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News: 04/15/2018

Second neighborhood X-zone approved on split vote

Board of Supervisors divided on the concept of vacation rentals

The issue of vacation rentals continues to dog Sonoma County supervisors two years after passing an ordinance that excluded vacation rental permits for over 6,000 lots in the Sonoma Valley and north Sonoma County, and opened the door for individual communities to apply for the unique zoning exclusion called an “X-zone.”

Initially, 15 property owners on Morningside Mountain Drive and associated roads in Glen Ellen sought protection for 32 parcels served by those roads. After looking at the wider area, the county planning agency – Permit Sonoma – added another 32 nearby parcels they felt met the same criteria, even though none of those owners had specifically asked for it.

At the April 3 hearing, three supervisors, Susan Gorin (first district), James Gore (fourth district), and Lynda Hopkins (fifth district), approved the original application (Area A). All of them rejected the additional 32 properties (Area B), all of which are accessed through Sobre Vista Road. At the end of the day, they were concerned about how those owners were given notice and their opportunity to participate in the deliberations.

The Morningside Mountain X-zone is only the second one approved under the 2016 ordinance. Residents of Slattery Road obtained the first X-zone vacation rental exclusion just two weeks ago. Both applications were filed in 2016. The Slattery application cost over $11,000 and the Morningside Mountain request is expected to cost over $16,000.

“I’m glad we prevailed,” Morningside spokesman Bob Dusté said afterward. “But it’s clearly an emotional topic. There are strong feelings on both sides. The X-zones were created for a reason, but (the Supervisors) are still trying to feel their way through. A couple of the supervisors were advocating for changing the rules while the hearing was underway.”

In May of 2016, the supervisors approved X-zones for six areas of the county, including Kenwood, Glen Ellen, the Springs area, Fitch Mountain and a handful of smaller areas.

Under the X-zone ordinance, neighborhoods can petition to have vacation rental permits prohibited if they meet at least one of six criteria: inadequate road access, vacation rental concentrations impacting the “residential character” of the neighborhood, housing stock needing to be protected, significant fire hazards, and anything else the supervisors decide is relevant.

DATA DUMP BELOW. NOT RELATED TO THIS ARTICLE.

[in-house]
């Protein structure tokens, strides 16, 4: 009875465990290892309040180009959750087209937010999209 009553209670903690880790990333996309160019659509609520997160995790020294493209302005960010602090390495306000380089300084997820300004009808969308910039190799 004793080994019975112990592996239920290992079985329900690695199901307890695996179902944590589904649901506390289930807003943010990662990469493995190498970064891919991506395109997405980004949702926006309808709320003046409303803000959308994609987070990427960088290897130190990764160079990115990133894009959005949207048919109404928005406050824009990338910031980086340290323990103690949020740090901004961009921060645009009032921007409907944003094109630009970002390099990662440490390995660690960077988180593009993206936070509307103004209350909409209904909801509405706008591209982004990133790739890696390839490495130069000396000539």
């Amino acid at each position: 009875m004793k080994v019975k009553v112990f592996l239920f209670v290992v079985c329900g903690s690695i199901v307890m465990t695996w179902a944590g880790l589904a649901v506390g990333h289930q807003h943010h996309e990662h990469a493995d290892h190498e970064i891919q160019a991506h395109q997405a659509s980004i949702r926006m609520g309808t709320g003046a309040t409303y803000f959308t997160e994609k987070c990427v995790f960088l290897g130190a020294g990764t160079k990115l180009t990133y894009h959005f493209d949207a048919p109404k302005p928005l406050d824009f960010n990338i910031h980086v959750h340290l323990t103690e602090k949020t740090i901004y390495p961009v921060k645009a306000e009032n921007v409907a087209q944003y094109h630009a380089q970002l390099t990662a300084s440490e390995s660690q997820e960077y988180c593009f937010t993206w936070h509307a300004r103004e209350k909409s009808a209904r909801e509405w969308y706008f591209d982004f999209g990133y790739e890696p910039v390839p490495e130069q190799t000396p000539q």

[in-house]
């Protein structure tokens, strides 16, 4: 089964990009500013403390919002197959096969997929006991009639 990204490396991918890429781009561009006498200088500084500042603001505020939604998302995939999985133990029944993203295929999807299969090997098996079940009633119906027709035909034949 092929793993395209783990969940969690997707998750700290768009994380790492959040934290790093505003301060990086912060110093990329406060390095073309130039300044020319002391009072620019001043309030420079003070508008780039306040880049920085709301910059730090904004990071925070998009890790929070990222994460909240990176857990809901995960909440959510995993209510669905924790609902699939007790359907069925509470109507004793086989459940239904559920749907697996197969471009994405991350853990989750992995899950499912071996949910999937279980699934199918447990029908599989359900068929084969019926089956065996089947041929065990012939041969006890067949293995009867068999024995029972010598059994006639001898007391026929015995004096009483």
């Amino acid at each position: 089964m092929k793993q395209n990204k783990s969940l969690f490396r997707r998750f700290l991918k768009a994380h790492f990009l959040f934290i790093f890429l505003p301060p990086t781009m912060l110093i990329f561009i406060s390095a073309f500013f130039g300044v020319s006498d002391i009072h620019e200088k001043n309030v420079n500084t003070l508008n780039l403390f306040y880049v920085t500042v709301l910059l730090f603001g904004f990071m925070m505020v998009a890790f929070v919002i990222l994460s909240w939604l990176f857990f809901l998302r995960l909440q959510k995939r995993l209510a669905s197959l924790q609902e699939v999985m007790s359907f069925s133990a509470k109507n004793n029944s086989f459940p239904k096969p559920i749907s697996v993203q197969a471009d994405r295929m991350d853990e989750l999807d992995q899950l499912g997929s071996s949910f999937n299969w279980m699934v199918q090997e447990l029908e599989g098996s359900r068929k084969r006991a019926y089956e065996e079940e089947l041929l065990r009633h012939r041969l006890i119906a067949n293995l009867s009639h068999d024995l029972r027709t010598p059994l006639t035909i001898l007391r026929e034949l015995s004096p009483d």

The loss of over 5,000 homes in the October 2017 firestorm exacerbated the county’s decades-long housing deficiencies, prompting the supervisors to temporarily ban new vacation rental permits until March, when they let the ban expire.

The 32 properties in the new X-zone are mostly large lots behind private gates and accessed through private roads that are narrow and dangerous to drive at night. They are located on Morningside Mountain Drive, Vigilante Drive and Oso Trail. There are several vacation rentals already there, and at least 15 of the 32 residents feel that the chances of future acquisitions and construction will be for commercial reasons.

“We have 12.5 percent of vacation rentals,” Dusté said. “They aren’t going to disappear, and we are OK with that. People who continue to buy property for vacation rentals will change the character of the neighborhood where most of us have lived for decades.”

First District Supervisor Susan Gorin echoed that thought when summing up her support for the application.

“I think the neighbors came to me because they are concerned about the trend of property sales. Properties are purchased by speculators who want them to be specifically owned as investments. What does that do to neighborhood fabric?”

The 32 Area B parcels are on Sobre Vista Road, Sobre Vista Lane, Heaven Hill Road, Pipeline Road, Katie Lane, and Springhill Road.

“We have no problem with [not including Area B],” Dusté said. “That wasn’t the neighborhood we were advocating for. We didn’t reach out to them, though several came to us. We didn’t solicit them.”

Barry Swain, the Morningside Mountain Road resident who signed the original application, is concerned that a last minute change by the county administrator’s office will delay when the X-zone takes effect by 60 days, instead of the normal 30-day waiting period. Since part of the entire application was rejected, county counsel suggested it needed to be brought back for a Consent Calendar vote in 30 days and become effective 30 days after that.

Once the X-zone gets the final OK, existing vacation rental permits will remain in effect as long as the property does not change hands. After that, the permit will be extinguished and not allowed to be renewed or reissued. This raises questions about the effect of a vacation rental permit on property values.

All of the supervisors proclaimed dismay at the cost and length of these applications.

“Absolutely, the cost to take out a vacation rental permit is ridiculously inexpensive and seems to require little staff time,” Gorin said.

“And yet, we know that the actions in dispensing permits often have significant impacts on the neighbors around them.

“I will press Permit Sonoma for an opportunity for the Board to discuss the process and the cost of exclusion zones. The next opportunity will come when Permit Sonoma brings forward its work plan so that I can lobby the board to include work to consider and permit more vacation rental exclusion zones in the next year in all of the districts.”


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